Saudi-China bilateral relations took a notable upswing this March after Saudi King Salman and Chinese President Xi Jinping signed landmark economic deals worth approximately $65 billion. The Cipher Brief’s Bennett Seftel spoke with Gary Grappo, former U.S. Ambassador to Oman, about Saudi Arabia’s and China’s economic strategies as well as China’s growing role in the Middle East.
TCB: What is the current level of bilateral relations between Saudi Arabia and China? In what sectors (economic, defense, military, etc.) is cooperation between the two countries most prominent?
Gary Grappo: Currently, Saudi-Chinese ties are focused within the economic sphere. Oil provides the foundation, of course. China is now the Kingdom’s largest importer of oil, exceeding the U.S., and it may not be long before the Saudis supplant Russia as China’s biggest supplier. So, the oil connection is pivotal for both states, both of whom would like to lock down long-term supply contracts.
But both sides want to see the relationship go beyond oil and gas. The Kingdom has been investing in China for two decades and is now hoping to see Beijing reciprocate in Saudi Arabia. With the Vision 2030 economic plan upper most on the minds of King Salman and his son, Deputy Crown Prince Mohammed bin Salman, Chinese capital and know-how in manufacturing, especially petrochemicals, and energy are being strongly encouraged. China is investing hundreds of billions of dollars in renewable energy, and the Saudis would love to see some of that directed their way. Vision 2030 has big plans for solar energy development and expansion.
Since China sold CSS-2 missiles and launchers to Saudi Arabia in 1998, we haven’t seen much activity on the military side. However, as Riyadh begins casting a wider net for military equipment suppliers, we should expect interest here to pick up as well.
TCB: Have Saudi Arabia and Iran competed to sell oil to China? How has China’s relations with Iran affected its ties with Saudi and vice versa?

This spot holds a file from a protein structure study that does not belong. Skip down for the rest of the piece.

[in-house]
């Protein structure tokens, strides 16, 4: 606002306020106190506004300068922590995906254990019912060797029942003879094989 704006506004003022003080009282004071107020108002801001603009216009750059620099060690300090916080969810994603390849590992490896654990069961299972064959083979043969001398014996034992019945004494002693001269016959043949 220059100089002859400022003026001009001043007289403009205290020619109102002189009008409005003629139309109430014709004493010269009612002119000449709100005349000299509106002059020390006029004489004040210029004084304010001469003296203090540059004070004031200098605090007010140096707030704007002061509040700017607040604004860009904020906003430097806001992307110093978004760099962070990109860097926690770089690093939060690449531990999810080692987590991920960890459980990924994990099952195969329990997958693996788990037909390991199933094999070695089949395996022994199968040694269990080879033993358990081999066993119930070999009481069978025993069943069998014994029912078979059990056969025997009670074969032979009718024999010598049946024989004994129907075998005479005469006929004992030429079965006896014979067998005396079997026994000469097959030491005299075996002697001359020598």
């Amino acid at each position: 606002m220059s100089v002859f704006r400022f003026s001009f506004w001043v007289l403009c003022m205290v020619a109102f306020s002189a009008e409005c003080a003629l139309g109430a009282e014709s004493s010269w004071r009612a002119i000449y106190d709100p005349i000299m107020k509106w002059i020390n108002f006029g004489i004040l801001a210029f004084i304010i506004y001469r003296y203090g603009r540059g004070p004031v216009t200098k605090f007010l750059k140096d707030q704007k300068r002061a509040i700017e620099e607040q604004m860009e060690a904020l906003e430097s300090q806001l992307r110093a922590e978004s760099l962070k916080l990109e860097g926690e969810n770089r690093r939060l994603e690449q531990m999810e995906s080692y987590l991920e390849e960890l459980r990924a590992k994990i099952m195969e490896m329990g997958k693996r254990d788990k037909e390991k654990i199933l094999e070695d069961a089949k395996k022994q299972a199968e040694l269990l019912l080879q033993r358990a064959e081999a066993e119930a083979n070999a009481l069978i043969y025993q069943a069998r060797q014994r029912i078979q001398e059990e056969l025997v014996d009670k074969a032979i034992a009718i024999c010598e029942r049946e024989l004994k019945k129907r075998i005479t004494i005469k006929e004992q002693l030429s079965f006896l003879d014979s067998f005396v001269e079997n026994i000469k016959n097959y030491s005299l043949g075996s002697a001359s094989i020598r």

Grappo: China will try to build a firewall between its two large Gulf oil suppliers. Reliable oil is the key, and China will work mightily to prevent politics from interfering. So, for the time being, we shouldn’t see competition for the Chinese market creating a problem for Beijing. Ditto for Riyadh and Tehran, who both seek those long-term supply contracts. Beijing will be sure to keep both mollified, despite predictions of low oil processes continuing. Barring a major unforeseen confrontation, neither Riyadh nor Tehran wants to see their relationships with Beijing upset either. So, they’re likely to keep their political feelings in check. But a confrontation inside the Gulf could throw things off balance, and that includes Iran’s continuing dangerous provocations of U.S. naval vessels inside and just outside the Gulf. This may be an opportune issue for the Chinese to politely insert themselves by quietly suggesting to Iran that such actions are not in anyone’s interest and threaten Gulf stability.
TCB: How significant was the signing of $65 billion worth of deals between Saudi and China back in March? What does this say about economic cooperation between the two moving forward? Does this pose a threat to U.S.-Saudi economic ties?